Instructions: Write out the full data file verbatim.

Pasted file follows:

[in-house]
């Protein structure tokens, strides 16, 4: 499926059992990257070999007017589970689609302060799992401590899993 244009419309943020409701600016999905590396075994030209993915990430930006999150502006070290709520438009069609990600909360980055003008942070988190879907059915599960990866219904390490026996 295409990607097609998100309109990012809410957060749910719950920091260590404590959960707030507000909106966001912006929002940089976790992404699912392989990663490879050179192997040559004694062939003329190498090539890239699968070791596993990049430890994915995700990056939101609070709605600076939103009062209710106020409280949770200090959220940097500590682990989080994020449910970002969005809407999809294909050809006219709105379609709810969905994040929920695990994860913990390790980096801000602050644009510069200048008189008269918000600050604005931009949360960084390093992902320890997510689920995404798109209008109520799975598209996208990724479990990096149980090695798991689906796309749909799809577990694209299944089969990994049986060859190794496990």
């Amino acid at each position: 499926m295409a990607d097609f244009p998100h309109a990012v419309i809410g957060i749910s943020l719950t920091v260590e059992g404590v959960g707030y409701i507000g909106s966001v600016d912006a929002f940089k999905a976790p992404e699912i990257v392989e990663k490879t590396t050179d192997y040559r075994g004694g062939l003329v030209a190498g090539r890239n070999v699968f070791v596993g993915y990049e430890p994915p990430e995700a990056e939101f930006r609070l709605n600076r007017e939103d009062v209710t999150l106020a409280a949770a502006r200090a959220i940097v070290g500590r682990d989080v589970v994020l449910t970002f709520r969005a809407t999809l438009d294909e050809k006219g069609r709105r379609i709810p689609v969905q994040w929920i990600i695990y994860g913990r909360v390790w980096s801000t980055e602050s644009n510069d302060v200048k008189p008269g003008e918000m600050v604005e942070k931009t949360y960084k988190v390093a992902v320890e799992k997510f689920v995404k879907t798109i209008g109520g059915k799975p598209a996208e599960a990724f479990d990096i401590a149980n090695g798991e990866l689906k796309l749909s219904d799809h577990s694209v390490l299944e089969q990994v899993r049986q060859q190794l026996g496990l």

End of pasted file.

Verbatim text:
[in-house]
């Protein structure tokens, strides 16, 4: 499926059992990257070999007017589970689609302060799992401590899993 244009419309943020409701600016999905590396075994030209993915990430930006999150502006070290709520438009069609990600909360980055003008942070988190879907059915599960990866219904390490026996 295409990607097609998100309109990012809410957060749910719950920091260590404590959960707030507000909106966001912006929002940089976790992404699912392989990663490879050179192997040559004694062939003329190498090539890239699968070791596993990049430890994915995700990056939101609070709605600076939103009062209710106020409280949770200090959220940097500590682990989080994020449910970002969005809407999809294909050809006219709105379609709810969905994040929920695990994860913990390790980096801000602050644009510069200048008189008269918000600050604005931009949360960084390093992902320890997510689920995404798109209008109520799975598209996208990724479990990096149980090695798991689906796309749909799809577990694209299944089969990994049986060859190794496990």
């Amino acid at each position: 499926m295409a990607d097609f244009p998100h309109a990012v419309i809410g957060i749910s943020l719950t920091v260590e059992g404590v959960g707030y409701i507000g909106s966001v600016d912006a929002f940089k999905a976790p992404e699912i990257v392989e990663k490879t590396t050179d192997y040559r075994g004694g062939l003329v030209a190498g090539r890239n070999v699968f070791v596993g993915y990049e430890p994915p990430e995700a990056e939101f930006r609070l709605n600076r007017e939103d009062v209710t999150l106020a409280a949770a502006r200090a959220i940097v070290g500590r682990d989080v589970v994020l449910t970002f709520r969005a809407t999809l438009d294909e050809k006219g069609r709105r379609i709810p689609v969905q994040w929920i990600i695990y994860g913990r909360v390790w980096s801000t980055e602050s644009n510069d302060v200048k008189p008269g003008e918000m600050v604005e942070k931009t949360y960084k988190v390093a992902v320890e799992k997510f689920v995404k879907t798109i209008g109520g059915k799975p598209a996208e599960a990724f479990d990096i401590a149980n090695g798991e990866l689906k796309l749909s219904d799809h577990s694209v390490l299944e089969q990994v899993r049986q060859q190794l026996g496990l």